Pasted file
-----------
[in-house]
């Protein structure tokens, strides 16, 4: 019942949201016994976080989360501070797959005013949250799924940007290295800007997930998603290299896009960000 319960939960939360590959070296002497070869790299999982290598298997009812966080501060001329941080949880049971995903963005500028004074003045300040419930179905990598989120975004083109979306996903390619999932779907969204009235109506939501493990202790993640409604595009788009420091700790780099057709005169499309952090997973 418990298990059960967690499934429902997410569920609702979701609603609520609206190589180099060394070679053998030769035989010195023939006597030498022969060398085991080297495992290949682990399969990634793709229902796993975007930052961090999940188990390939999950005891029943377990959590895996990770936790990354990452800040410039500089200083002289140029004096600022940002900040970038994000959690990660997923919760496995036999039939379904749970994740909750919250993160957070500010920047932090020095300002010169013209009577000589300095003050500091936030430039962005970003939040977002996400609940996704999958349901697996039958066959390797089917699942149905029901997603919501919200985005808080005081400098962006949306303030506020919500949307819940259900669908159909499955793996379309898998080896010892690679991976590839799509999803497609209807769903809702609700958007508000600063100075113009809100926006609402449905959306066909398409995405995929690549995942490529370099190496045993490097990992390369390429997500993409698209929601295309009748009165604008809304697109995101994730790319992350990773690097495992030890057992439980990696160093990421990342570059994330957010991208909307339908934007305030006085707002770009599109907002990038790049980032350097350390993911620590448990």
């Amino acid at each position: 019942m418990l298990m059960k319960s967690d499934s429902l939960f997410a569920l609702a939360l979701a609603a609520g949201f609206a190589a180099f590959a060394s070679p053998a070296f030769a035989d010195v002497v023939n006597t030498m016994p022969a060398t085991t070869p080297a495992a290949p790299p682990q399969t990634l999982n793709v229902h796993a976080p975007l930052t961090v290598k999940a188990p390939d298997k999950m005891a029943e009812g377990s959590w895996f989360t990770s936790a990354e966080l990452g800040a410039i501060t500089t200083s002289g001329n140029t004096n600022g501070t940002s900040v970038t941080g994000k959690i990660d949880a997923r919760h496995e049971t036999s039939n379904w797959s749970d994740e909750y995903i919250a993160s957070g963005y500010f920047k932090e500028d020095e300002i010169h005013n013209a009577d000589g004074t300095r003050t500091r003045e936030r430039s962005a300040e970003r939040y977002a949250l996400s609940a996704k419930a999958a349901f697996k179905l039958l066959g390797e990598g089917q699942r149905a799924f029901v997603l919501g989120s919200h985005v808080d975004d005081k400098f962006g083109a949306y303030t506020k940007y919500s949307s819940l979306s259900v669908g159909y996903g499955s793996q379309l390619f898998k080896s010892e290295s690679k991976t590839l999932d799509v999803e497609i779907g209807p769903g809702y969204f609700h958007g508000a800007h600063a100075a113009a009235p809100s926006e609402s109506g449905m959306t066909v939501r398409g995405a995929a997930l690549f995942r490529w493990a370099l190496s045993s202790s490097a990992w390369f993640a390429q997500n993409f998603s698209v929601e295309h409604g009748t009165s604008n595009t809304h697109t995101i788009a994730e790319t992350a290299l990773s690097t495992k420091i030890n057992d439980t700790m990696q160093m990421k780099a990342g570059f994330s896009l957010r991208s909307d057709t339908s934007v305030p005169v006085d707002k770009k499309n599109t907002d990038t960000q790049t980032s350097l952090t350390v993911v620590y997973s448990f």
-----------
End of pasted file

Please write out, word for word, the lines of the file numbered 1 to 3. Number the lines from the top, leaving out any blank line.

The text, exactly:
[in-house]
């Protein structure tokens, strides 16, 4: 019942949201016994976080989360501070797959005013949250799924940007290295800007997930998603290299896009960000 319960939960939360590959070296002497070869790299999982290598298997009812966080501060001329941080949880049971995903963005500028004074003045300040419930179905990598989120975004083109979306996903390619999932779907969204009235109506939501493990202790993640409604595009788009420091700790780099057709005169499309952090997973 418990298990059960967690499934429902997410569920609702979701609603609520609206190589180099060394070679053998030769035989010195023939006597030498022969060398085991080297495992290949682990399969990634793709229902796993975007930052961090999940188990390939999950005891029943377990959590895996990770936790990354990452800040410039500089200083002289140029004096600022940002900040970038994000959690990660997923919760496995036999039939379904749970994740909750919250993160957070500010920047932090020095300002010169013209009577000589300095003050500091936030430039962005970003939040977002996400609940996704999958349901697996039958066959390797089917699942149905029901997603919501919200985005808080005081400098962006949306303030506020919500949307819940259900669908159909499955793996379309898998080896010892690679991976590839799509999803497609209807769903809702609700958007508000600063100075113009809100926006609402449905959306066909398409995405995929690549995942490529370099190496045993490097990992390369390429997500993409698209929601295309009748009165604008809304697109995101994730790319992350990773690097495992030890057992439980990696160093990421990342570059994330957010991208909307339908934007305030006085707002770009599109907002990038790049980032350097350390993911620590448990």
């Amino acid at each position: 019942m418990l298990m059960k319960s967690d499934s429902l939960f997410a569920l609702a939360l979701a609603a609520g949201f609206a190589a180099f590959a060394s070679p053998a070296f030769a035989d010195v002497v023939n006597t030498m016994p022969a060398t085991t070869p080297a495992a290949p790299p682990q399969t990634l999982n793709v229902h796993a976080p975007l930052t961090v290598k999940a188990p390939d298997k999950m005891a029943e009812g377990s959590w895996f989360t990770s936790a990354e966080l990452g800040a410039i501060t500089t200083s002289g001329n140029t004096n600022g501070t940002s900040v970038t941080g994000k959690i990660d949880a997923r919760h496995e049971t036999s039939n379904w797959s749970d994740e909750y995903i919250a993160s957070g963005y500010f920047k932090e500028d020095e300002i010169h005013n013209a009577d000589g004074t300095r003050t500091r003045e936030r430039s962005a300040e970003r939040y977002a949250l996400s609940a996704k419930a999958a349901f697996k179905l039958l066959g390797e990598g089917q699942r149905a799924f029901v997603l919501g989120s919200h985005v808080d975004d005081k400098f962006g083109a949306y303030t506020k940007y919500s949307s819940l979306s259900v669908g159909y996903g499955s793996q379309l390619f898998k080896s010892e290295s690679k991976t590839l999932d799509v999803e497609i779907g209807p769903g809702y969204f609700h958007g508000a800007h600063a100075a113009a009235p809100s926006e609402s109506g449905m959306t066909v939501r398409g995405a995929a997930l690549f995942r490529w493990a370099l190496s045993s202790s490097a990992w390369f993640a390429q997500n993409f998603s698209v929601e295309h409604g009748t009165s604008n595009t809304h697109t995101i788009a994730e790319t992350a290299l990773s690097t495992k420091i030890n057992d439980t700790m990696q160093m990421k780099a990342g570059f994330s896009l957010r991208s909307d057709t339908s934007v305030p005169v006085d707002k770009k499309n599109t907002d990038t960000q790049t980032s350097l952090t350390v993911v620590y997973s448990f």